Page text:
By Sara Rimensnyder
On August 1, a U.S. District Court ordered the federal government to cut Massachusetts factory owner Jim Knott a $68,000 check-payback for the money he spent during his four-year legal tangle with the Environmental Protection Agency. Knott was entitled to the award under the Hyde Amendment, a three-year-old law allowing defendants found innocent of federal criminal charges to seek reimbursement of legal fees. To win, they've got to prove the government's case against them was "frivolous, vexatious, or in bad faith."
Not too difficult in Knott's case. In 1997, more than a dozen EPA agents armed with semiautomatic weapons stormed into his wire mesh plant in Orthbridge, acting on an anonymous tip that he was violating the Clean Water Act by sending highly acidic wastewater through the sewage system. He was indicted on that charge-until a federal prosecutor admitted that officials had concealed evidence that would have exonerated him. While preparing to seek Hyde compensation, Knott found evidence suggesting that agents not only concealed data but falsified pH tests in order to incriminate him.
Almost as troubling as the agency's guile is the fact that it didn't simply file a civil complaint against Knott; it wanted to throw him into the slammer. Of course, if it had taken the less severe route, Knott wouldn't have been eligible for a dime: The Hyde Amendment applies only to criminal cases.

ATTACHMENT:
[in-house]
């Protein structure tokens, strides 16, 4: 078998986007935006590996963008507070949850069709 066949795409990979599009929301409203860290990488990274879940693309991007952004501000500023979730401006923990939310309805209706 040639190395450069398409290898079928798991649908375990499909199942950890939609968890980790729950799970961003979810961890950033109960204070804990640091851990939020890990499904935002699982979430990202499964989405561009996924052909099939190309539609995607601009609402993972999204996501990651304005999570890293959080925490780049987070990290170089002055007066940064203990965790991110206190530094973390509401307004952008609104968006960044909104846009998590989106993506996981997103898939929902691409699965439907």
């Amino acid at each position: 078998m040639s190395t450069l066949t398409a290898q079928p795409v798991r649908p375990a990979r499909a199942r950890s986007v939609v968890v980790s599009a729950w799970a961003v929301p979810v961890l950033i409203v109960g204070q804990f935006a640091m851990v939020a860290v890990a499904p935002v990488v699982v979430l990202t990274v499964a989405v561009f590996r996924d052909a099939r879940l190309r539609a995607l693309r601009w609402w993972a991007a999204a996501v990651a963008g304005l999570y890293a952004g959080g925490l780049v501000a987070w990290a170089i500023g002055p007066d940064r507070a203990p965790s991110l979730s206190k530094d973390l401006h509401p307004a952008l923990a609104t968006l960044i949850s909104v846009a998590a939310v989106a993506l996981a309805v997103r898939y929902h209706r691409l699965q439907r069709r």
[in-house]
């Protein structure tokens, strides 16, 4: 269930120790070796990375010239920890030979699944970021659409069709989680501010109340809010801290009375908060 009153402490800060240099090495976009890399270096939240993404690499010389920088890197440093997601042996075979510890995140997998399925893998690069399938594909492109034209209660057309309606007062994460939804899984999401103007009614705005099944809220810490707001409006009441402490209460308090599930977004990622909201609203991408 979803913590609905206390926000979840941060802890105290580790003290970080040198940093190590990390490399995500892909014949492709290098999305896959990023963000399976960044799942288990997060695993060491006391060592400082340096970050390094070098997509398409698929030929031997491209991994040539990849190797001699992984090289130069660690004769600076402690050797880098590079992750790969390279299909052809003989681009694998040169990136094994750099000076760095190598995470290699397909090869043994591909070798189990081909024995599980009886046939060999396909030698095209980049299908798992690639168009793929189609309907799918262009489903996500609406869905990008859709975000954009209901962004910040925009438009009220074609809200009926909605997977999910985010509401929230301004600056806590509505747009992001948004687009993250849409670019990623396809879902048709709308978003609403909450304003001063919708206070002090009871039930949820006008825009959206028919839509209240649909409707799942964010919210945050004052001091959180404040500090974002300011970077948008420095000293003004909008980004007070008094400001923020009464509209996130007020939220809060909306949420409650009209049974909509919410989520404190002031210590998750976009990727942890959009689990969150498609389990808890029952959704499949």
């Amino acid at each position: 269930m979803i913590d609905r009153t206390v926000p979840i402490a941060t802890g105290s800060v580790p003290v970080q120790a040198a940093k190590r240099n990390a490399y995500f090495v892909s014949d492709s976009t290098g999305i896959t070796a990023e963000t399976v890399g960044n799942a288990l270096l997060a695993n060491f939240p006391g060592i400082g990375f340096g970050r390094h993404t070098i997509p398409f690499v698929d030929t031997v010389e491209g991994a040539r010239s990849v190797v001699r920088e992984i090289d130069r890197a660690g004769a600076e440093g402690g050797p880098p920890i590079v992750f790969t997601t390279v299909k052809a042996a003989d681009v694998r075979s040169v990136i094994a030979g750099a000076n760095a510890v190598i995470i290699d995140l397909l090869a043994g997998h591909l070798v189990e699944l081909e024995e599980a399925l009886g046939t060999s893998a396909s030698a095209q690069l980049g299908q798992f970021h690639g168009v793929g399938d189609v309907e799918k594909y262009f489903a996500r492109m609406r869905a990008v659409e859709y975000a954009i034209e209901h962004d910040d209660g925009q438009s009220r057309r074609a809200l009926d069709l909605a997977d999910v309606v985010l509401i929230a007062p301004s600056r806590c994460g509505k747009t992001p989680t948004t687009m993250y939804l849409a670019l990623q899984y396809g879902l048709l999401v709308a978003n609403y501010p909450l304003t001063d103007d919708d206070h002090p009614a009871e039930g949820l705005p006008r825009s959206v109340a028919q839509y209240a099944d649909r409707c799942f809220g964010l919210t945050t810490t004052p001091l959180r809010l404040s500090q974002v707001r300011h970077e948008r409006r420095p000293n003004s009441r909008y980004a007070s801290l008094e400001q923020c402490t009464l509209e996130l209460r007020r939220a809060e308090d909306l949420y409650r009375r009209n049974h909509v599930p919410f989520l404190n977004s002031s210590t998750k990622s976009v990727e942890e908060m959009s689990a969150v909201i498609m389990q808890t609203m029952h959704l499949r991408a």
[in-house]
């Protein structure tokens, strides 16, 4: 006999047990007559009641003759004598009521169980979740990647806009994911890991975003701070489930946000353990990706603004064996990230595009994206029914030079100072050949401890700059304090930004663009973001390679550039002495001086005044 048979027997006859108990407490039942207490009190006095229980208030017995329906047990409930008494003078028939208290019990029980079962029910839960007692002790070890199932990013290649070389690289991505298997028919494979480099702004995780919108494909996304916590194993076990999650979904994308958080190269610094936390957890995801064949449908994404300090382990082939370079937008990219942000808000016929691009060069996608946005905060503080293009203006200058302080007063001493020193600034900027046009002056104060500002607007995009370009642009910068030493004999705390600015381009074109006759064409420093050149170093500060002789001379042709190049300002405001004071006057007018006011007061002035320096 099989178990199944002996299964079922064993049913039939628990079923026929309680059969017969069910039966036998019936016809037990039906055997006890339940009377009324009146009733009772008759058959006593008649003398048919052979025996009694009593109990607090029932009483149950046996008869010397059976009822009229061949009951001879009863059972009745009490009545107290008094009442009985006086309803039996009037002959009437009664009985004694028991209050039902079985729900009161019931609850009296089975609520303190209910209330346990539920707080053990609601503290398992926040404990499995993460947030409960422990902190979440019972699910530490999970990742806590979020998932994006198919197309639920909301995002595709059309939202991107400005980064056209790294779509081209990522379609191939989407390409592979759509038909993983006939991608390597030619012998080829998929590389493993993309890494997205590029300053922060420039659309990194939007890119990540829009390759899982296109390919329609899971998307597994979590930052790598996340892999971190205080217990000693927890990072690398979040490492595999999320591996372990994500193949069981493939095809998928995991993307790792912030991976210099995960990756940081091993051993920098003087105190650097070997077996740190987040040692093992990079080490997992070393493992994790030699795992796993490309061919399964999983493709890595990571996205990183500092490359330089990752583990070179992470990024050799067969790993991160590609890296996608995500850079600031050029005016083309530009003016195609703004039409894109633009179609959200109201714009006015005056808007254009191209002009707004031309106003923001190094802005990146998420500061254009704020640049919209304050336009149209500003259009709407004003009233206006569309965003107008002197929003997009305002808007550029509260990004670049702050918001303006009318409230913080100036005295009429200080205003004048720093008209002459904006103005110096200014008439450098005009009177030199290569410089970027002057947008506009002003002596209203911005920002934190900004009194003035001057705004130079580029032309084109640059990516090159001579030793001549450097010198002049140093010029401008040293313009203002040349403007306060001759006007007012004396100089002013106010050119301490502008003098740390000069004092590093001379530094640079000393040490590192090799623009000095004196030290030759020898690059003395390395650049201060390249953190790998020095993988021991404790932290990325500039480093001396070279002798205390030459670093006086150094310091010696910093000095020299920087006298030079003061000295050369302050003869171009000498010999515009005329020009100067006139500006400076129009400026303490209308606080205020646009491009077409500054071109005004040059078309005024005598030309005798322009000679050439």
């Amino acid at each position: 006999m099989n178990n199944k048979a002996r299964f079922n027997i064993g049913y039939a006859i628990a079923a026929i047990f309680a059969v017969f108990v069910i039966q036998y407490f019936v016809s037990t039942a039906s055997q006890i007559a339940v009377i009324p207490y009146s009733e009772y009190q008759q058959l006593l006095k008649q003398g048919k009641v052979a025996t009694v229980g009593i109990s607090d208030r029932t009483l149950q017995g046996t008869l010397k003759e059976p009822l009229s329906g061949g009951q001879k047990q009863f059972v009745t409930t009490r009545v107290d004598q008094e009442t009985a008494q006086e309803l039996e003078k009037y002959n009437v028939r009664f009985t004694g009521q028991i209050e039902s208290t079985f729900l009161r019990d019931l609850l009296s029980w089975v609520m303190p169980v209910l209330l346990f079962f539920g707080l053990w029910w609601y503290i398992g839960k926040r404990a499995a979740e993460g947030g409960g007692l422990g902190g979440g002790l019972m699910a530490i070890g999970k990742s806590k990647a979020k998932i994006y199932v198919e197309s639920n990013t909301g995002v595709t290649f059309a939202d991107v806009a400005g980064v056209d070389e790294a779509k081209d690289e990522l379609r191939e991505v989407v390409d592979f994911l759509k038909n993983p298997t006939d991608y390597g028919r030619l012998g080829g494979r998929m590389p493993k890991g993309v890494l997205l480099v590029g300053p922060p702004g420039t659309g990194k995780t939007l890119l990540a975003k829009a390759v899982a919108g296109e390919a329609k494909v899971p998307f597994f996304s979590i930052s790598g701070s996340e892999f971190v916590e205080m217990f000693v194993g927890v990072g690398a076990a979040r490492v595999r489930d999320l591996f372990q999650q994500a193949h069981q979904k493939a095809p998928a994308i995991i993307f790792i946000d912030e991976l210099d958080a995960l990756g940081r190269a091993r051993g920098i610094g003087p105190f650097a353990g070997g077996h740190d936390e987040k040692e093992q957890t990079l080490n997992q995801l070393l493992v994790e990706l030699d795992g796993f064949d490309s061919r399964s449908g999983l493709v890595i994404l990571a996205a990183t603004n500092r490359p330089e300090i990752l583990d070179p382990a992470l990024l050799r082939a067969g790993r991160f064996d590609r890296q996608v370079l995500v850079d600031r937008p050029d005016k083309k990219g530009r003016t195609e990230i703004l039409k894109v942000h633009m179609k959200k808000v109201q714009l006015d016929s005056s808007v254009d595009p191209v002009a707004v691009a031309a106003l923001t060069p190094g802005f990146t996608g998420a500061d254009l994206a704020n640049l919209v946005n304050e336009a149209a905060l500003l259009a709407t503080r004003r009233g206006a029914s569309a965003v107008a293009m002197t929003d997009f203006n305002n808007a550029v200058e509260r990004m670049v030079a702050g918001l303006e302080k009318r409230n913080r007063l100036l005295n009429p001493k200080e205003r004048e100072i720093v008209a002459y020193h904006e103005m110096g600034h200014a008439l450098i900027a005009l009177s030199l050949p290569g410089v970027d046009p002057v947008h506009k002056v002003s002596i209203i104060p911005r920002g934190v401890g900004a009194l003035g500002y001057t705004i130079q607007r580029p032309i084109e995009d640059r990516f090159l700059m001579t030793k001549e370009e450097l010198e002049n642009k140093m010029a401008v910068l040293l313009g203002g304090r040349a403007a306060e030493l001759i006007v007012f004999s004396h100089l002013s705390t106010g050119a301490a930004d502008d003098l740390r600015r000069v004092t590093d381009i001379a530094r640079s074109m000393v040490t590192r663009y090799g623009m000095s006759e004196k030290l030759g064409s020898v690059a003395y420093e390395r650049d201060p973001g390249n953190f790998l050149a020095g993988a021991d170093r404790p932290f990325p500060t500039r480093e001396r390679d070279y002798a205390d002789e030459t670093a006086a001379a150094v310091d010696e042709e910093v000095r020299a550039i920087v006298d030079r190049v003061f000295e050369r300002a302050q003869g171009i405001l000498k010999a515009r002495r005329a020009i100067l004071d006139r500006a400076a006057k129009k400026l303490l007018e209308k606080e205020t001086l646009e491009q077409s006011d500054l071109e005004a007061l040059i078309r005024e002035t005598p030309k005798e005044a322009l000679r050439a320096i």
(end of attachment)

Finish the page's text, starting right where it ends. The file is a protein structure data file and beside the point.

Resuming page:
Pulling the Tap
By Michael W. Lynch
The government's war on a good time has opened a new front in Ohio, where the state Liquor Control Commission decreed that as of August 9, 2000, persons planning to throw a party requiring five or more kegs of beer must register with the state five days in advance. To get permission to purchase the kegs, they have to disclose the party's address and grant a general right of entry to police, making a mockery of the Fourth Amendment's protection against unreasonable search and seizure.
Julie Ehrhart, spokesperson for the Ohio Department of Public Safety, which requested the law, says the new regulations were needed because under the old rules it was up to the beer distributors to decide how many kegs to sell. What problem does this solve? "It's a proactive approach, not a reactive approach," she explains. "We'll know about parties that will be having multi-kegs. It'll give us a heads up. That is important because we need to monitor the liquor laws."
One would expect an outcry on campus. Yet Shane McClintock, a 21-year-old senior at Ohio University, is surprisingly blasé. "In theory, it's a good law," he says. Part of his nonchalance no doubt stems from the fact that kegs are already prohibited at the eight or so bashes a month that his fraternity, Delta Upsilon, helps throw. And it'll be easy to evade the rule by simply breaking up orders into four-keg allotments.
But like the Ohio chapter of the American Civil Liberties Union, which may challenge the law, McClintock draws the line at rolling out the red carpet for the cops. "They come into your house, and there could be a slew of things going on," he says. "People could be doing drugs, theoretically. Someone could get into a fight, and if the cops are there they could get arrested for assault."
Yes, there certainly is a downside to having cops hanging around.
By Brian Doherty
Last spring the United Nations accused the United States of violating provisions of the U.N. Convention Against Torture, which the U.S. ratified in 1994. According to a report from the U.N. Committee Against Torture, American police and prison guards have a record of discriminatory prisoner abuse, female prisoners are often raped by prison personnel, and public chain gangs are still in use. The committee is demanding, among other things, that torture be made a federal crime, that electroshock stun belts be banned, and that juveniles not be held in prisons with adult populations.